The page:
Regardless of the way your max PPP loan is calculated, this amount is then added to any other debt approved for refinancing such as the Economic Injury Disaster Loan (“EID Loan”) discussed in Section II of this document. And, under no circumstances can the combined amount for which you are eligible under PPP Loan and EID Loan exceed $10 million. The SBA has clarified that interest rates on PPP loans will be 1.00%, and these loans will be for two year terms.
Critically, the SBA provided interim guidance clearly stating that independent contractors can apply for a PPP loan on their own and therefore do not count as employees. This has a significant effect on borrower's loan calculation. Moreover, the SBA has determined that no more than 25% of a PPP loan can be used for non-payroll costs for loan forgiveness to apply.
Bottom line: If you are a small business owner who was in business on February 15, 2020 and paid salaries/taxes for employees or were a 1099-MISC independent contractor, you should consult your attorney regarding your business’s eligibility for the Paycheck Protection Program loan.
II. Economic Injury Disaster Loan
The EID Loan Program is an existing program with which many Gulf Coast businesses are familiar; however, the program has changed significantly under the CARES Act by allowing certain disbursements and waiving borrower requirements that are explained below.
Due to decisive action by the Louisiana and Texas state governments, Louisiana and Texas businesses are immediately eligible to apply for benefits under the amended EID Loan Program. Further, as our respective Governors sought this declaration early on, eligible Louisiana and Texas small businesses could apply for SBA EID Loans event before March 27, 2020, the effective date of the CARES Act.
After the CARES Act, EID Loans can be more favorable and are subject to lower requirements. For example, applicants can request expedited disbursements not to exceed $10,000 and which can be used only for certain costs. The EIDL also required that borrowers not be able to secure credit somewhere else and that the borrower have been in business for at least a year, but now, the CARES Act requires just that the business have been in operation on January 31, 2020. Moreover, the SBA at this time will not require collateral on EID Loans over $25,000 and will not require personal guarantees for loans up to $200,000. For loans in excess of $200,000, SBA will require personal guarantees by owners of more than 20% of the borrower. The interest rate on EID Loans are favorable with 3.75% fixed interest rate for small businesses and 2.75% for non-profits. EID Loans can have a term of up to 30-years with amortization.
EID Loans are not subject to the same forgiveness programs as under the PPP, so businesses that apply for and receive loans under both programs must show that the basis for the loan disbursements, i.e., what you plan on spending the loans on, are different. For example, you cannot receive both an EID Loan and a PPP loan to cover the same payroll. If you already applied for an EID Loan before March 27, 2020, then you may wish to consider whether re-financing your loan as a PPP loan would be appropriate as this could make the PPP’s loan forgiveness rules applicable to your former EID Loan.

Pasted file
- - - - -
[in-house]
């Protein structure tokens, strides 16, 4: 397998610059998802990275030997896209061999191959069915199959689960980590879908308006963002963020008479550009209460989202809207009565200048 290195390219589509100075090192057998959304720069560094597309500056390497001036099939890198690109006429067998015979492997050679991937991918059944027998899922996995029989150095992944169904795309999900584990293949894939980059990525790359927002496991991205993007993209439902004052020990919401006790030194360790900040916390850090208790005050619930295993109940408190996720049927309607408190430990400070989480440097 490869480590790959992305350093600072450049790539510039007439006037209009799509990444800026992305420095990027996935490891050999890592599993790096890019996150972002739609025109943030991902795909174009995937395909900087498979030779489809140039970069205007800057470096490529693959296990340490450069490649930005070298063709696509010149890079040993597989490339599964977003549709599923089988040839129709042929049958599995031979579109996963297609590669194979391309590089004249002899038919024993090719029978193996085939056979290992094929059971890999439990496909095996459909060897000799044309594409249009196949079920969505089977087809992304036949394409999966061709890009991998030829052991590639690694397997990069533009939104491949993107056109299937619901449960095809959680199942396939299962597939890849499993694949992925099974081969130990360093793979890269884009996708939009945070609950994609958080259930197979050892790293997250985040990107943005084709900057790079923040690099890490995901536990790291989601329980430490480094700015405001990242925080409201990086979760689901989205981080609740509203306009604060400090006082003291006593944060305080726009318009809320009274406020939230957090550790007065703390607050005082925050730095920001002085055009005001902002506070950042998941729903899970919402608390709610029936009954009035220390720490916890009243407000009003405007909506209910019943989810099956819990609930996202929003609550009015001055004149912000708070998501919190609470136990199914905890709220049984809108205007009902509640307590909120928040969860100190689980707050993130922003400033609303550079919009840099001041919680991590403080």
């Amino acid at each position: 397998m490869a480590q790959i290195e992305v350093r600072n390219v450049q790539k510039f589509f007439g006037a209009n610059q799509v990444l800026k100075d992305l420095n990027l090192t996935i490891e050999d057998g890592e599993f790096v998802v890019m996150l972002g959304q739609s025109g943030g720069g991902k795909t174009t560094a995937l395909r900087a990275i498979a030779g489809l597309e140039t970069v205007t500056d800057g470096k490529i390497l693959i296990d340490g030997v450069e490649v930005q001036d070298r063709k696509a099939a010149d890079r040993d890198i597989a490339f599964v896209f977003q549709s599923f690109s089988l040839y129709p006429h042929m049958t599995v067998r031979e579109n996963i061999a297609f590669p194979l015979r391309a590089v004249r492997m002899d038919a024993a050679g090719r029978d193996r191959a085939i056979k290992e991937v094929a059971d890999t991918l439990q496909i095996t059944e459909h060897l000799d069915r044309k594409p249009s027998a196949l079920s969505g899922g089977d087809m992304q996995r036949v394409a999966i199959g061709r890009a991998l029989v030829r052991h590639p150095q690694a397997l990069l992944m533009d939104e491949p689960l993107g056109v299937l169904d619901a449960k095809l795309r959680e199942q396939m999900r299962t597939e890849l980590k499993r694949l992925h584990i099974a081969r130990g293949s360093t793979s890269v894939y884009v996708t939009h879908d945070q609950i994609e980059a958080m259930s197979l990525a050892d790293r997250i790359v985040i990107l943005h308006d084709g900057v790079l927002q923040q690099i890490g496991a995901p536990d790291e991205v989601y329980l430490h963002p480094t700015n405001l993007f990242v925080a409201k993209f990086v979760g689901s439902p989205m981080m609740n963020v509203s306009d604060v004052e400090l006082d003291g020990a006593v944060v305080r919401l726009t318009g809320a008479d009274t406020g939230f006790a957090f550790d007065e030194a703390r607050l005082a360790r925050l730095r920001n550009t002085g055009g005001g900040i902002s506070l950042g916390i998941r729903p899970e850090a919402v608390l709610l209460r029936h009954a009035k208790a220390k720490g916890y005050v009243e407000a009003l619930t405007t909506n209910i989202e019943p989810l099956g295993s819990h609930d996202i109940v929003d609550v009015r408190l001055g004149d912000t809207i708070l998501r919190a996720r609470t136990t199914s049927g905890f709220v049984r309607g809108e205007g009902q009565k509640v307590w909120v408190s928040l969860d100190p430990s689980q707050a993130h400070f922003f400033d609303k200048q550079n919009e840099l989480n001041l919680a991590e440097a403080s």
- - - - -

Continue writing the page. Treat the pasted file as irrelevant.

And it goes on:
The CARES Act is lengthy and will require significant guidance from the SBA on implementation, so consult with your attorney regarding eligibility and keep diligent records to ensure you can properly document any benefits your business could be eligible to receive.
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Your receipt of the PPP loan will not affect the payroll tax credit available to you under the Families First Coronavirus Response Act.
The U.S. Senate Committee on Small Business & Entrepreneurship has clarified that this applies to EIDLs, 7(a) loans, 504 loans, and other SBA financial assistance. As stated in their guide, PPP loans cannot be used for the same purpose as other SBA loans and you cannot use PPP and other SBA loan products to cover the same payroll costs. You can use a different SBA loan product to cover payroll not during the 8-week covered period or for different workers. The guide is available at https://www.sbc.senate.gov/public/_cache/files/9/7/97ac840c-28b7-4e49-b872-d30a995d8dae/F2CF1DD78E6D6C8C8C3BF58C6D1DDB2B.small-business-owner-s-guide-to-the-cares-act-final-.pdf.
Essentially, that your business needs a loan because of COVID-19’s impact on the economy. This certification is required as part of your loan application.
Businesses who have received financing from a Small Business Investment Corporation or franchisees holding a franchise listed on the SBA’s registry of approved franchise agreements are also qualified under the PPP.
Self-employed individual is defined using the same meaning as in the COVID-19 paid sick leave legislation that became law on March 18, 2020. If you are an individual who regularly carries on a trade or business and would be entitled to paid leave in 2020 under the Emergency Paid Sick Leave Act, then you may be eligible under the PPP. To establish eligibility, you will have to submit documentation to establish eligibility including a Form 1099.
NAICS refers to the North American Industry Classification System, which is used by federal agencies to classify business establishments based on what they do, for example, hospitality, legal, or agricultural industries have various codes.
If you do receive a loan and seek loan forgiveness, the amount forgiven will be reduced proportionally by any reduction in your number of employees between Feb. 15, 2020 and Ap. 26, 2020 as compared to the previous year. Of course, you can avoid this penalty by re-hiring by June 30, 2020. You also cannot reduce your employees’ wages by more than 25% without a reduction in your loan forgiveness.